Local's Guide: Beijing

For many, the prospect of navigating Beijing’s 16,000 square kilometres and 23 million inhabitants can be daunting; But if you like your adventures bold and you are willing to scrap for them, you’d be hard-pressed to find a more compelling destination. 

Let’s start in the Gulou area. Despite a jarring spate of closures throughout 
the youthful area over the past decade or so, the star of Dongcheng District makes for a hotbed of young creatives and their consumption habits and features a brilliantly gritty collection of pokey cocktail bars, restaurants and galleries.

Perhaps the pokiest of all, Sichuanese restaurant Zhang Mama is as good as it gets for homestyle chuan cai (Sichuanese cuisine) in Beijing, not to mention one of the cheapest feeds in the district. However, wait times at this hutong (alleyway) institution are glacial; its 30-odd seats are some of Beijing’s most coveted —but completely worth waiting forever for. The hui guo rou (twice-cooked pork belly) here is all kinds of umami-unctuous while the mala oupian (mouth-numbing lotus root) is a torching reminder of what the Sichuan peppercorn is capable of. Zhang Mama’s menu appears in Chinese only, with patrons required to scribble down their orders in characters. Beijingers are friendly and will no doubt provide a helping hand if they catch you floundering.

In the same district Pangmei Mianzhuang (‘Fat Sister’s Noodle House’) specialises in Chongqing noodles. Another hutong hit, a meal from Pangmei Mianzhuang is faster than at Zhang Mama, and this restaurant is a tickle more capacious, meaning wait times here are usually sub-10 minutes. 

Hidden away not far from Fat Sister’s Noodle House, and in a traditional hutong courtyard, you’ll find the world-first speciality baijiu bar Capital Spirits Baijiu Bar and Distillery. Over on Gulou Dong Dajie, is Temple Bar: spiritual home to Beijing’s thriving punk and metal scenes. Booked by a Chicagoan provocateur who calls himself Chairman WOW, shows here are consistently wild and invariably free. Downstairs is Dada, far and away the capital’s best alternative club. 

You might be feeling wobblier now, so bedtime in this neck of the woods is a no-brainer. Boutique courtyard hotel The Orchid is unbeatable for charm (while featuring one mean East-Mediterranean brunch at in-house restaurant Toast) and is one of my favourite hotels in China, as well as being a launching spot for history-laden sites such as the Bell and Drum Towers, the Lama Temple, Confucius Temple and Houhai Lake, the latter of which heaves and glows with tourist trappings and lakeside karaoke: it’s undeniably fun, in a gross way. For top-shelf atmosphere, though, book one of The Orchid’s beguiling satellite properties; all a couple of minutes’ walk from reception (and the aforementioned brunch).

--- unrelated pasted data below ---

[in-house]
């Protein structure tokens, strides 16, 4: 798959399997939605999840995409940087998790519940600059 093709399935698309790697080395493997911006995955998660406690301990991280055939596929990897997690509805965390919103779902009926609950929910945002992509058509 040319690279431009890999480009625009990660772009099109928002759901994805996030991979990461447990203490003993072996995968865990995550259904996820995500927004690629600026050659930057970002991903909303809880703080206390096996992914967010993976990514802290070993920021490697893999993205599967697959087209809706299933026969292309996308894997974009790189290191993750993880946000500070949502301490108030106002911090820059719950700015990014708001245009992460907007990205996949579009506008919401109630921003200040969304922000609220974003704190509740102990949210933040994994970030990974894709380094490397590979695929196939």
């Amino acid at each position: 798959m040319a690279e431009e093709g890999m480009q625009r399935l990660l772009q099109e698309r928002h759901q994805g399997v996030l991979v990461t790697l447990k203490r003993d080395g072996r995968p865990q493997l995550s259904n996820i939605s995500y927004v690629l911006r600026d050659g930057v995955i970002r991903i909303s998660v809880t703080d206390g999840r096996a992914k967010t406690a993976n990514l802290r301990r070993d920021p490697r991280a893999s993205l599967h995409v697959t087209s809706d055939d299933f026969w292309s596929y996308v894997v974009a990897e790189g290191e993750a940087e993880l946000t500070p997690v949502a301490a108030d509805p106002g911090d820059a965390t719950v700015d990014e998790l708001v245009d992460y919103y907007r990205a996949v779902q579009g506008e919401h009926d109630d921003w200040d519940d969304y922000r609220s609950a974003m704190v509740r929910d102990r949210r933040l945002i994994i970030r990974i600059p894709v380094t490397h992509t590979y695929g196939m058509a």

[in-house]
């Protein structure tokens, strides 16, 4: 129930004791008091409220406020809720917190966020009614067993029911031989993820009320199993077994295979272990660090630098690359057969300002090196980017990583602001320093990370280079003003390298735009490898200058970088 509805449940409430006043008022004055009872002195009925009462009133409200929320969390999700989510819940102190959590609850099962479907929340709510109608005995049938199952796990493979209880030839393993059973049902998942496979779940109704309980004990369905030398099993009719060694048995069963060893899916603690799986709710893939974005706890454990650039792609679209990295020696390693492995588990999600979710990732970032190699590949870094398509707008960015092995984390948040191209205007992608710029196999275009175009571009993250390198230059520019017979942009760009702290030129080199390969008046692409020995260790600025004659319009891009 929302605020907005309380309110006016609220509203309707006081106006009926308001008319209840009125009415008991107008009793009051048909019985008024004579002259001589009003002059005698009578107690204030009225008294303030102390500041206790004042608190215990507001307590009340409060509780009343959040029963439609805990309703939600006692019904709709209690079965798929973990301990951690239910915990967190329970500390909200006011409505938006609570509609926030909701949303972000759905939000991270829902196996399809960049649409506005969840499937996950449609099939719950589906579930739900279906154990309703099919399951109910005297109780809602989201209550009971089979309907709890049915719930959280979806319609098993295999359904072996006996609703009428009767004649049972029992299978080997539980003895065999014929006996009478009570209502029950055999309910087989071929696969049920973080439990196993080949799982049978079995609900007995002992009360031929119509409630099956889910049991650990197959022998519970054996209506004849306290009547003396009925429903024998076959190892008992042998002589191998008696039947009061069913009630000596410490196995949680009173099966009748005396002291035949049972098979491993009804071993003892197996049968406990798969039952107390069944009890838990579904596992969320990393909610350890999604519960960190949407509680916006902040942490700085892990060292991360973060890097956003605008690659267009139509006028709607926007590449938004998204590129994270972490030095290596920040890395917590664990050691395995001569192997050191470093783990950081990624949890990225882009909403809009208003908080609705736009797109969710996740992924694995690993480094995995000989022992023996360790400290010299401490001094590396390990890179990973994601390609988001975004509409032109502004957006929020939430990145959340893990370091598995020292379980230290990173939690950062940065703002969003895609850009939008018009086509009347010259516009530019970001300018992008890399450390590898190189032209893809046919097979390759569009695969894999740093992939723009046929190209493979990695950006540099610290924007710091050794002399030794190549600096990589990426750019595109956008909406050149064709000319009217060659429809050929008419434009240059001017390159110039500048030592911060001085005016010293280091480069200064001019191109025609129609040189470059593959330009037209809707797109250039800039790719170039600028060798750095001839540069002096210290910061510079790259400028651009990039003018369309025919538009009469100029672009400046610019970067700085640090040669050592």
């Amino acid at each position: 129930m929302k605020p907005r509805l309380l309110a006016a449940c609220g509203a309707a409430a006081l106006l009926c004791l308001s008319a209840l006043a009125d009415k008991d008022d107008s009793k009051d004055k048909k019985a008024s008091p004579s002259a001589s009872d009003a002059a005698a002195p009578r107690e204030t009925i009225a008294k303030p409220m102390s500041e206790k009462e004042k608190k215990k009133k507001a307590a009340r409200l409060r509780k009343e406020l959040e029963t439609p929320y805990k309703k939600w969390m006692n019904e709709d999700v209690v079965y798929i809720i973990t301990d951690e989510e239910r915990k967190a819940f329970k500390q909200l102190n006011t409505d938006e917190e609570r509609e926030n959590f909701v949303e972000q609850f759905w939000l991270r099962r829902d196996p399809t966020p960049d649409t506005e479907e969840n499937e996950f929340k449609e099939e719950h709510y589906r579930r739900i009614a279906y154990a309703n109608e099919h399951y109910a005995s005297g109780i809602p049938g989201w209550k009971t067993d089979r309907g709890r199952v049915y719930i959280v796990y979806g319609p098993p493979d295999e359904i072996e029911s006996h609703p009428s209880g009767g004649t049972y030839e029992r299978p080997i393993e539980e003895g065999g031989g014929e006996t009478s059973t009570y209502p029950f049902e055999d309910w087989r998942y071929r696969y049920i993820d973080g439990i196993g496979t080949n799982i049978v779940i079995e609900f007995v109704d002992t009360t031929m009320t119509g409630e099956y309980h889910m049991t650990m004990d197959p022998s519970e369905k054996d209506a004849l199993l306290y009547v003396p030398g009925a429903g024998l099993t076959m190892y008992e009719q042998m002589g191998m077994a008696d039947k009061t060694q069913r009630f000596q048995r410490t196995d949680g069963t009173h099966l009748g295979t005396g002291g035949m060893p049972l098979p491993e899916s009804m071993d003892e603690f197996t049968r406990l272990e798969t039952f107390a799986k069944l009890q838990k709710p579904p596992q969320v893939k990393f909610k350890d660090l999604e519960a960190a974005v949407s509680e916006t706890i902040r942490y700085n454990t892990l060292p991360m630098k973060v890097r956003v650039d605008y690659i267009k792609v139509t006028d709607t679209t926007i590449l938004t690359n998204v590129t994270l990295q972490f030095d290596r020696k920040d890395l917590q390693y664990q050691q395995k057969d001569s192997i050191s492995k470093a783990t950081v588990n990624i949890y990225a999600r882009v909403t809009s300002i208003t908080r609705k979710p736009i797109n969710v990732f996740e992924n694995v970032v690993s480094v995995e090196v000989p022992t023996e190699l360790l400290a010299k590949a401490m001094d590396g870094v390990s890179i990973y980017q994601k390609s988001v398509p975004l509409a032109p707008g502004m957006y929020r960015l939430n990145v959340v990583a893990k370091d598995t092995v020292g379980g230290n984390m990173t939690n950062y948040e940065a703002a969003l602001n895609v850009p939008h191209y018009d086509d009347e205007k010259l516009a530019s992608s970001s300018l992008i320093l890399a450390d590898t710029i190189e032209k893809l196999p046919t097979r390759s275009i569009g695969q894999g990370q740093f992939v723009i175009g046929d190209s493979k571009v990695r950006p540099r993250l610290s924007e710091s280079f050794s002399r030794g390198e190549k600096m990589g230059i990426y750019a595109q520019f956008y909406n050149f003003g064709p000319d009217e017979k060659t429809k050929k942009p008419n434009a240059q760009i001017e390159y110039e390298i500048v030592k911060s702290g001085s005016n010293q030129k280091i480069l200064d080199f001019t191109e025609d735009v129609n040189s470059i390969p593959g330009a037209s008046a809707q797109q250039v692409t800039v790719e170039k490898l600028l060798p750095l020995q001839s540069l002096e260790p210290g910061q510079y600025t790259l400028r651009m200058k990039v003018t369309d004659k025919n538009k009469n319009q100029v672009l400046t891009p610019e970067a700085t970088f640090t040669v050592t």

Just beyond the line of the former city walls, the Sanlitun area offers precisely none of the historical appeal that defines Greater Gulou, operating more as a nouveau playground for the capital city’s wealthier set: it is the physical manifestation of China’s 21st-century fiscal miracle. 

The high-fashion shopping precinct is the yin to Gulou’s yang, home to Beijing’s boujee bars, clubs, restaurants and hotels, and is decidedly more ‘international’ in feel. In the thick of it all, boutique hotel The Opposite House — designed by Japanese architect Kengo Kuma — is a terrific launching point from which to get luxe downtown. You won’t find better dim sum than at the property’s broodingly debonair Cantonese restaurant Jing Yaa Tang, a sunken former nightclub helmed by chef Li Dong, whose Peking duck is exemplary. For a post-duck drink, Yongli International Service Apartment’s Botany is the apartment bar to end all apartment bars; Frankie Zou’s cocktail skills means a drink here can be the best of the night.
South of here, near the Forbidden City and a certain pickled Chairman, lies the labyrinthine neighbourhood of Dashilan, another warren-like network of hutongs, though with a markedly different feel to those found in and around Gulou. There’s a good week’s worth of exploring to be done here. 

For those doing the Forbidden City-Dashilan double in one run, you’re most likely going to be weak and primed to spend big on wild accommodation. If that’s the case and you’re cool with it, haul your fragile posterior to the Rosewood Beijing and enrobe yourself in sheer extravagance and a rare echelon of service (each suite comes with a dedicated butler). Country Kitchen is a Dongbei cai (Northeastern cuisine) restaurant with superb high-homestyle cooking. Unlike most eateries you’ll find in Beijing, it should be booked in advance, while downstairs executive chef Jarrod Verbiak’s Bistrot B is truly the definitive French offering in the capital. The Rosewood Beijing can also take good care of your Great Wall of China plans, too — just stay away from the soulless rebuilds at Badaling and Mutianyu. I like the wilder sections.

Wherever you end up, Beijing is utterly beguiling. Unravelling its numerous social puzzles will consume you, if you let it — and you should.

GETTING THERE

Virgin Australia offers flights to Beijing with its codeshare partner Singapore Airlines/Silkair. To book, visit www.virginaustralia.com.
 

Words by Frank Sweet - Published 14 November 2018
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